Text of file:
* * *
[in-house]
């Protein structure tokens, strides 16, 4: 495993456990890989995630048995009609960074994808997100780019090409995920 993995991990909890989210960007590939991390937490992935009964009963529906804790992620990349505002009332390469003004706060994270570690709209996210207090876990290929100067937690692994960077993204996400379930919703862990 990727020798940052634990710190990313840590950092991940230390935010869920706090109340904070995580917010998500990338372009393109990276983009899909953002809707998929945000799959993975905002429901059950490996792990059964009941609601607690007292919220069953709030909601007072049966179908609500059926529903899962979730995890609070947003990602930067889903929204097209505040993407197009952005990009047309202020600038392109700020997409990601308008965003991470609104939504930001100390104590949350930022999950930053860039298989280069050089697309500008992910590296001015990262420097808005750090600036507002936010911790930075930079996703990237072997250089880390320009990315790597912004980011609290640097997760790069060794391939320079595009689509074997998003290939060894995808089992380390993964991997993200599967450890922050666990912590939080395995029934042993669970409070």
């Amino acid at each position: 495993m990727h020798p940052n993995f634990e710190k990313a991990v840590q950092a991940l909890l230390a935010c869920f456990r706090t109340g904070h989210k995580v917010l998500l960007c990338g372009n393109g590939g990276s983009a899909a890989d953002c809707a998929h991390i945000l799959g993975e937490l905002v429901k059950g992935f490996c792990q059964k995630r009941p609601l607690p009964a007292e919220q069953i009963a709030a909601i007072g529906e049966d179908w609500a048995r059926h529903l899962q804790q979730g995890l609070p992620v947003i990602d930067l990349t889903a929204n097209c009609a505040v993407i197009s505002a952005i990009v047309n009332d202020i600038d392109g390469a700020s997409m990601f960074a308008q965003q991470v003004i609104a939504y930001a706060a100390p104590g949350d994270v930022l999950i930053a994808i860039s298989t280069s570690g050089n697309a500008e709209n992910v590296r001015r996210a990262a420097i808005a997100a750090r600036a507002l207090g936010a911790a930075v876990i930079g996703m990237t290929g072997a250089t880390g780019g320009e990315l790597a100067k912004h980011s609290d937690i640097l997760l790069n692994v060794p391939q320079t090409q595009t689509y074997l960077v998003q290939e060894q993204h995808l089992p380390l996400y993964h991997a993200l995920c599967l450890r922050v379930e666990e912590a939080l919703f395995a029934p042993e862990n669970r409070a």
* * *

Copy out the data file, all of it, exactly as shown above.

[in-house]
């Protein structure tokens, strides 16, 4: 495993456990890989995630048995009609960074994808997100780019090409995920 993995991990909890989210960007590939991390937490992935009964009963529906804790992620990349505002009332390469003004706060994270570690709209996210207090876990290929100067937690692994960077993204996400379930919703862990 990727020798940052634990710190990313840590950092991940230390935010869920706090109340904070995580917010998500990338372009393109990276983009899909953002809707998929945000799959993975905002429901059950490996792990059964009941609601607690007292919220069953709030909601007072049966179908609500059926529903899962979730995890609070947003990602930067889903929204097209505040993407197009952005990009047309202020600038392109700020997409990601308008965003991470609104939504930001100390104590949350930022999950930053860039298989280069050089697309500008992910590296001015990262420097808005750090600036507002936010911790930075930079996703990237072997250089880390320009990315790597912004980011609290640097997760790069060794391939320079595009689509074997998003290939060894995808089992380390993964991997993200599967450890922050666990912590939080395995029934042993669970409070």
């Amino acid at each position: 495993m990727h020798p940052n993995f634990e710190k990313a991990v840590q950092a991940l909890l230390a935010c869920f456990r706090t109340g904070h989210k995580v917010l998500l960007c990338g372009n393109g590939g990276s983009a899909a890989d953002c809707a998929h991390i945000l799959g993975e937490l905002v429901k059950g992935f490996c792990q059964k995630r009941p609601l607690p009964a007292e919220q069953i009963a709030a909601i007072g529906e049966d179908w609500a048995r059926h529903l899962q804790q979730g995890l609070p992620v947003i990602d930067l990349t889903a929204n097209c009609a505040v993407i197009s505002a952005i990009v047309n009332d202020i600038d392109g390469a700020s997409m990601f960074a308008q965003q991470v003004i609104a939504y930001a706060a100390p104590g949350d994270v930022l999950i930053a994808i860039s298989t280069s570690g050089n697309a500008e709209n992910v590296r001015r996210a990262a420097i808005a997100a750090r600036a507002l207090g936010a911790a930075v876990i930079g996703m990237t290929g072997a250089t880390g780019g320009e990315l790597a100067k912004h980011s609290d937690i640097l997760l790069n692994v060794p391939q320079t090409q595009t689509y074997l960077v998003q290939e060894q993204h995808l089992p380390l996400y993964h991997a993200l995920c599967l450890r922050v379930e666990e912590a939080l919703f395995a029934p042993e862990n669970r409070a």